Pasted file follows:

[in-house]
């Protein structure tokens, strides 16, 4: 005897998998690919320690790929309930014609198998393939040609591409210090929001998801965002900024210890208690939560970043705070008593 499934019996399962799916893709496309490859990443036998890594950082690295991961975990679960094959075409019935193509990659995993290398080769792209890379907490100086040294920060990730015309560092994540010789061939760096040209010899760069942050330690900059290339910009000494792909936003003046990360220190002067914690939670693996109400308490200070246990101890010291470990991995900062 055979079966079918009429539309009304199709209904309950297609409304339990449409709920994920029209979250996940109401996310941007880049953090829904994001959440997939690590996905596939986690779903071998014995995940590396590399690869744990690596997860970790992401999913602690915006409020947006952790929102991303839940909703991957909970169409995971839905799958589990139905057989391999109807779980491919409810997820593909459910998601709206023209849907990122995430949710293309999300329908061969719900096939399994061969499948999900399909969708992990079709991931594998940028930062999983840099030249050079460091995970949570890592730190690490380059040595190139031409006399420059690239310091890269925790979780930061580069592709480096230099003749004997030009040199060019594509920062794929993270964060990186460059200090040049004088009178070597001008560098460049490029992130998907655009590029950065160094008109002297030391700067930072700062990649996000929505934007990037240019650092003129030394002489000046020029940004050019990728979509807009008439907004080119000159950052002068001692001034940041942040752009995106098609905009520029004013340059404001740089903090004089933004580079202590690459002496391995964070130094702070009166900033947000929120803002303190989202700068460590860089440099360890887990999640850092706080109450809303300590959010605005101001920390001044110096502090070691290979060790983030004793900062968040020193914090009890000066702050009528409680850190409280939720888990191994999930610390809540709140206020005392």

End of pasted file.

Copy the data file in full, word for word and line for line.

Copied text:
[in-house]
């Protein structure tokens, strides 16, 4: 005897998998690919320690790929309930014609198998393939040609591409210090929001998801965002900024210890208690939560970043705070008593 499934019996399962799916893709496309490859990443036998890594950082690295991961975990679960094959075409019935193509990659995993290398080769792209890379907490100086040294920060990730015309560092994540010789061939760096040209010899760069942050330690900059290339910009000494792909936003003046990360220190002067914690939670693996109400308490200070246990101890010291470990991995900062 055979079966079918009429539309009304199709209904309950297609409304339990449409709920994920029209979250996940109401996310941007880049953090829904994001959440997939690590996905596939986690779903071998014995995940590396590399690869744990690596997860970790992401999913602690915006409020947006952790929102991303839940909703991957909970169409995971839905799958589990139905057989391999109807779980491919409810997820593909459910998601709206023209849907990122995430949710293309999300329908061969719900096939399994061969499948999900399909969708992990079709991931594998940028930062999983840099030249050079460091995970949570890592730190690490380059040595190139031409006399420059690239310091890269925790979780930061580069592709480096230099003749004997030009040199060019594509920062794929993270964060990186460059200090040049004088009178070597001008560098460049490029992130998907655009590029950065160094008109002297030391700067930072700062990649996000929505934007990037240019650092003129030394002489000046020029940004050019990728979509807009008439907004080119000159950052002068001692001034940041942040752009995106098609905009520029004013340059404001740089903090004089933004580079202590690459002496391995964070130094702070009166900033947000929120803002303190989202700068460590860089440099360890887990999640850092706080109450809303300590959010605005101001920390001044110096502090070691290979060790983030004793900062968040020193914090009890000066702050009528409680850190409280939720888990191994999930610390809540709140206020005392």